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"The jewellery is like an investment, an archive and a memory bank."

This year we're proud to be celebrating our 35 year anniversary. We started to ask our regular visitors if they had any stories they wanted to share about items they had purchased from us over the years and launched our campaign #wherearetheynow? a few weeks ago. If you have any stories you want to share you can send us images and information to or tag us in social media posts via Facebook, Twitter and Instagram, we'd love to hear from you.

This week we were delighted to hear from two special visitors who have been visiting the gallery since the late 80s, Gi and Brian Cheesman. Over the years Brian has bought his wife lots of special jewellery pieces.

Here's their story...

A word from Brian:

"I recall us noticing the gallery when it first opened and thinking that it was a space extension for more exhibitions and the items, artifacts on show were not for sale but an exhibition space and showcase for artisans, artists etc. It is one of the most enjoyable places to visit and experience remarkable creativity and skills on show. I have a firm belief that the gallery is almost a unique venue. Finding a similar gallery is not easy.

Much has changed across the landscape of Leeds city since the gallery first appeared in 1982. It is a real testament to the ‘staying power’ of the gallery and its staff that it has managed to maintain a real presence within the city."

Why Brian chose these pieces for Gi:

"Because you have a character and personality that is colourful, confident and ‘shouts out loud’. Never underestimate the importance of seeing your partner, wife, husband wearing something that you find beautiful. I love colourful things and being able to give you colourful things like bracelets, brooches, earrings etc makes me feel positive even though it is not me wearing them."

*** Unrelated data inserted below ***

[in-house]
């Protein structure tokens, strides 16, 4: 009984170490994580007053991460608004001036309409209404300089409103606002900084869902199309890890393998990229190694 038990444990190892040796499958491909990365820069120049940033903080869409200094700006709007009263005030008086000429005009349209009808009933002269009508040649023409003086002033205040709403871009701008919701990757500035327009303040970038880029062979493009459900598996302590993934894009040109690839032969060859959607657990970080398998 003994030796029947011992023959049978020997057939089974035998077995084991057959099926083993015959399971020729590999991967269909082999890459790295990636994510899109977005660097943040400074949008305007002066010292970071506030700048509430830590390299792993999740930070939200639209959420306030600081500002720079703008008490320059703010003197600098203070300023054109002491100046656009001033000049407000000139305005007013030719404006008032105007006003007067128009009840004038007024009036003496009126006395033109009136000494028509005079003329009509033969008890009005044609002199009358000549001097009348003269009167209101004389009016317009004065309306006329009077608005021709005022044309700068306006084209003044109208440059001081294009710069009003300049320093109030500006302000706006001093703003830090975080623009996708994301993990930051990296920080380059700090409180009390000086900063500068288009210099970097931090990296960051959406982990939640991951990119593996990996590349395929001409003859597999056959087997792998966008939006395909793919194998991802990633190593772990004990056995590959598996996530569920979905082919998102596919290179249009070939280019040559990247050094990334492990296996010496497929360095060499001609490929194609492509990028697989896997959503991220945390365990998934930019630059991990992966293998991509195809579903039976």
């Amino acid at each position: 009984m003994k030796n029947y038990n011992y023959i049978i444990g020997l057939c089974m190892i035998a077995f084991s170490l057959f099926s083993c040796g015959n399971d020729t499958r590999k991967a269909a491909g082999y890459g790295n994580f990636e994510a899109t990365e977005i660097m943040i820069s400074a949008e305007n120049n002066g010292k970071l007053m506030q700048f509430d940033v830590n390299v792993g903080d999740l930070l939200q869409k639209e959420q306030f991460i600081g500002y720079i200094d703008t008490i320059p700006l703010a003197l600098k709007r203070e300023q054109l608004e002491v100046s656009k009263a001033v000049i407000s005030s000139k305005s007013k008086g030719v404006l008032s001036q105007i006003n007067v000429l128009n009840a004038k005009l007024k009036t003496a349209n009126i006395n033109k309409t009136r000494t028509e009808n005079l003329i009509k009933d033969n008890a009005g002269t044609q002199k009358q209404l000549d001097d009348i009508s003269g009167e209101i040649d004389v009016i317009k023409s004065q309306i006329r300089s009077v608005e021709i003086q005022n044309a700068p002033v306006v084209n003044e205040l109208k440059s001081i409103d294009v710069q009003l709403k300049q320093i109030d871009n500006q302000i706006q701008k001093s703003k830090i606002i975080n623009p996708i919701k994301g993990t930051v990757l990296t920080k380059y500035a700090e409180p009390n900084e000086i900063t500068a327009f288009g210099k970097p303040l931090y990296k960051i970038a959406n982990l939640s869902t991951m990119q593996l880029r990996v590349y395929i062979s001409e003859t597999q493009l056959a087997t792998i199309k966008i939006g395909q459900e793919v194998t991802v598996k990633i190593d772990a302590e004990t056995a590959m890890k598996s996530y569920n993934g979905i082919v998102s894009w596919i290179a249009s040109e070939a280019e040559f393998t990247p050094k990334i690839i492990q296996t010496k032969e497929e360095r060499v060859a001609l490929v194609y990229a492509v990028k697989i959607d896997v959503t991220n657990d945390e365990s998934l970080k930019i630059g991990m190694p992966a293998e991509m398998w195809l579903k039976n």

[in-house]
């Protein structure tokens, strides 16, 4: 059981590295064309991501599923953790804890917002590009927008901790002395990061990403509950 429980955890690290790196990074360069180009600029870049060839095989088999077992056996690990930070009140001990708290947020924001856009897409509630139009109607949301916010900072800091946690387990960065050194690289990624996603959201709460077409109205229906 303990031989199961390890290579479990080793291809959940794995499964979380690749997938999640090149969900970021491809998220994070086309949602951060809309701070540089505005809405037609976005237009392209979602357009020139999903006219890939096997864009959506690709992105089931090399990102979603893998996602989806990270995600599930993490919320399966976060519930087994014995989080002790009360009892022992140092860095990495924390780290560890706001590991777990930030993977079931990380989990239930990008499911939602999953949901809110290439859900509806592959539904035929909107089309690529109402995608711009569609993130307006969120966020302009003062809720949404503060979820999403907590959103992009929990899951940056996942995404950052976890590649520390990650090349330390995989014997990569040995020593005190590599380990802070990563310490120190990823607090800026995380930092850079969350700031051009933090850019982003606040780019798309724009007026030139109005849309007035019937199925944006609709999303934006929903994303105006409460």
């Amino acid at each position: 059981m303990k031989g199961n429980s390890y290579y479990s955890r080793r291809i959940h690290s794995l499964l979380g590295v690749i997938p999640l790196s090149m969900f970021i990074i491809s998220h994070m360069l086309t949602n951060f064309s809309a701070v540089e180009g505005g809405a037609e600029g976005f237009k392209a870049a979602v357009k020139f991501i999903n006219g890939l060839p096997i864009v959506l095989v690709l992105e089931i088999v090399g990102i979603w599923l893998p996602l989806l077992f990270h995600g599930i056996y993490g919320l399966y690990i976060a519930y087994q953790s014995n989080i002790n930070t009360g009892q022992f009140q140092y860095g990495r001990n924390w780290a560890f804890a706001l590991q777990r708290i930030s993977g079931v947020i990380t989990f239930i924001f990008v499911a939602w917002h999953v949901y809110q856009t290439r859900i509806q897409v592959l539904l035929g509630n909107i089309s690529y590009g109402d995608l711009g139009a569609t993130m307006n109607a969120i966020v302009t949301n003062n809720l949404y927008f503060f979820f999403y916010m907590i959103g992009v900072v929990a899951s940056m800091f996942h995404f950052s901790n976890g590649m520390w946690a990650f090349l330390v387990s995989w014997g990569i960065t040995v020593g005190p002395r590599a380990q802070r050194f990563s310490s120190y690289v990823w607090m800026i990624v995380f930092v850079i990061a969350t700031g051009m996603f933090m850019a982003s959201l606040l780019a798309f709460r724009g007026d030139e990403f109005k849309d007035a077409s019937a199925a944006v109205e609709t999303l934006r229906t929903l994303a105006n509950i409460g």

"Your personality appreciates and adores the colours that are always an integral element in the jewellery that I have bought for you. Your awareness of fashion trends makes it easy to spot items that fit with your ability to wear such artifacts. I love the idea of a piece of jewellery being a conversation piece. As is well known, jewellery makes statements about the individual wearer. Your collection fits your personality so well. Not only has your jewellery caught the eye of individuals you purchased my Humbug brooch which has never failed to create amusement and interest." (Pictured humbug brooch by 'Timothy').

One of the brooches looks from a distance like a large splurge of colour. However, a closer inspection reveals a beautiful flower. Another can be identified as a tangle of colourful bits of metal which immediately catches the eye. Ironically, again from a distance a specific element of it looks like a fish head." Gi was bought this in the early 90’s; "I wore it a lot during that period, it specially suits summer fabrics, not flowery, as it fights to be noticed on a pattern. It's always commented on, mostly accompanied by reaching out to touch it. It’s a bit bent now but still wearable and is one of my favourites." (Pictured - currently investigating to identify the maker).

And practically:

"You think you are unfortunate to have Xmas and your birthday so close together. The gallery has saved my ‘gift purchasing bacon’ on a number of occasions when I have been able to identify two presents in one place! The jewellery is like an investment, an archive and a memory bank. Each item feels like a milestone in our relationship. (Not a millstone!)"

A word from Gi:

"My jewellery collection is one of the most important ‘things’ that I own. Its’ value is increased vastly for me because Brian has chosen and brought them. Every day, even if I/we are not going out I think about what jewellery I am going to wear. For special occasions, like our sons’ wedding this year I love being able to pick out pieces from my collection. Each piece is unique and that is probably the most important element for me.